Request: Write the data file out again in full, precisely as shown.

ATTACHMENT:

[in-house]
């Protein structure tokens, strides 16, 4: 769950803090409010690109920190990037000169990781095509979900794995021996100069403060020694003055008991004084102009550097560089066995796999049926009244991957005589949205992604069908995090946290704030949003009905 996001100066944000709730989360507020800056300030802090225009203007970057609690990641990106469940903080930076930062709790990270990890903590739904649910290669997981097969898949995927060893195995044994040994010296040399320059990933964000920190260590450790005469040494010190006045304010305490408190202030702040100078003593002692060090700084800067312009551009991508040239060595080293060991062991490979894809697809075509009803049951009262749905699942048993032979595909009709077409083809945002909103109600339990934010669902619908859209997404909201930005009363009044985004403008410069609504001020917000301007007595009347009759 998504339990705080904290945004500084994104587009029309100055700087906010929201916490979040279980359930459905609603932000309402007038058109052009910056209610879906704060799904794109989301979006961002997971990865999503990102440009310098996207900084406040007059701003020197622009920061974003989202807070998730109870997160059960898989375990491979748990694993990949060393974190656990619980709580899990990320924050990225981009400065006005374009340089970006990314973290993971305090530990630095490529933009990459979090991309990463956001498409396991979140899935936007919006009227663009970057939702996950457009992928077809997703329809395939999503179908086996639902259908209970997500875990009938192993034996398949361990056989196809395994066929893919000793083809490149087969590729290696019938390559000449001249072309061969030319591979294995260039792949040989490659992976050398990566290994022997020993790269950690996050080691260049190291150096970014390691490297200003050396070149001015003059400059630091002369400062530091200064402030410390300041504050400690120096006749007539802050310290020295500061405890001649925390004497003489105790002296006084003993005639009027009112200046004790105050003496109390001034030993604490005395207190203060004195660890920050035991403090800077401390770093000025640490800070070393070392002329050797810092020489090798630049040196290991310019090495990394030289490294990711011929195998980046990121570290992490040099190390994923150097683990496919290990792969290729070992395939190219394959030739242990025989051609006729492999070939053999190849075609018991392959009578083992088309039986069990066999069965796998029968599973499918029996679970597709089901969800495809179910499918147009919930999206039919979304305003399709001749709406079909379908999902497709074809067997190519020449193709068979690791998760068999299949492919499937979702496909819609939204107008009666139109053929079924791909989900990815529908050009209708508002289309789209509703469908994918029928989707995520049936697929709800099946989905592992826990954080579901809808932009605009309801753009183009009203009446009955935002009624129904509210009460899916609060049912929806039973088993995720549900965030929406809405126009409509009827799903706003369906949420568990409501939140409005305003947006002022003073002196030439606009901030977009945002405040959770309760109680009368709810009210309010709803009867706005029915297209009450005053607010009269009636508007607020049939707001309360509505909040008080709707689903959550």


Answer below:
[in-house]
């Protein structure tokens, strides 16, 4: 769950803090409010690109920190990037000169990781095509979900794995021996100069403060020694003055008991004084102009550097560089066995796999049926009244991957005589949205992604069908995090946290704030949003009905 996001100066944000709730989360507020800056300030802090225009203007970057609690990641990106469940903080930076930062709790990270990890903590739904649910290669997981097969898949995927060893195995044994040994010296040399320059990933964000920190260590450790005469040494010190006045304010305490408190202030702040100078003593002692060090700084800067312009551009991508040239060595080293060991062991490979894809697809075509009803049951009262749905699942048993032979595909009709077409083809945002909103109600339990934010669902619908859209997404909201930005009363009044985004403008410069609504001020917000301007007595009347009759 998504339990705080904290945004500084994104587009029309100055700087906010929201916490979040279980359930459905609603932000309402007038058109052009910056209610879906704060799904794109989301979006961002997971990865999503990102440009310098996207900084406040007059701003020197622009920061974003989202807070998730109870997160059960898989375990491979748990694993990949060393974190656990619980709580899990990320924050990225981009400065006005374009340089970006990314973290993971305090530990630095490529933009990459979090991309990463956001498409396991979140899935936007919006009227663009970057939702996950457009992928077809997703329809395939999503179908086996639902259908209970997500875990009938192993034996398949361990056989196809395994066929893919000793083809490149087969590729290696019938390559000449001249072309061969030319591979294995260039792949040989490659992976050398990566290994022997020993790269950690996050080691260049190291150096970014390691490297200003050396070149001015003059400059630091002369400062530091200064402030410390300041504050400690120096006749007539802050310290020295500061405890001649925390004497003489105790002296006084003993005639009027009112200046004790105050003496109390001034030993604490005395207190203060004195660890920050035991403090800077401390770093000025640490800070070393070392002329050797810092020489090798630049040196290991310019090495990394030289490294990711011929195998980046990121570290992490040099190390994923150097683990496919290990792969290729070992395939190219394959030739242990025989051609006729492999070939053999190849075609018991392959009578083992088309039986069990066999069965796998029968599973499918029996679970597709089901969800495809179910499918147009919930999206039919979304305003399709001749709406079909379908999902497709074809067997190519020449193709068979690791998760068999299949492919499937979702496909819609939204107008009666139109053929079924791909989900990815529908050009209708508002289309789209509703469908994918029928989707995520049936697929709800099946989905592992826990954080579901809808932009605009309801753009183009009203009446009955935002009624129904509210009460899916609060049912929806039973088993995720549900965030929406809405126009409509009827799903706003369906949420568990409501939140409005305003947006002022003073002196030439606009901030977009945002405040959770309760109680009368709810009210309010709803009867706005029915297209009450005053607010009269009636508007607020049939707001309360509505909040008080709707689903959550």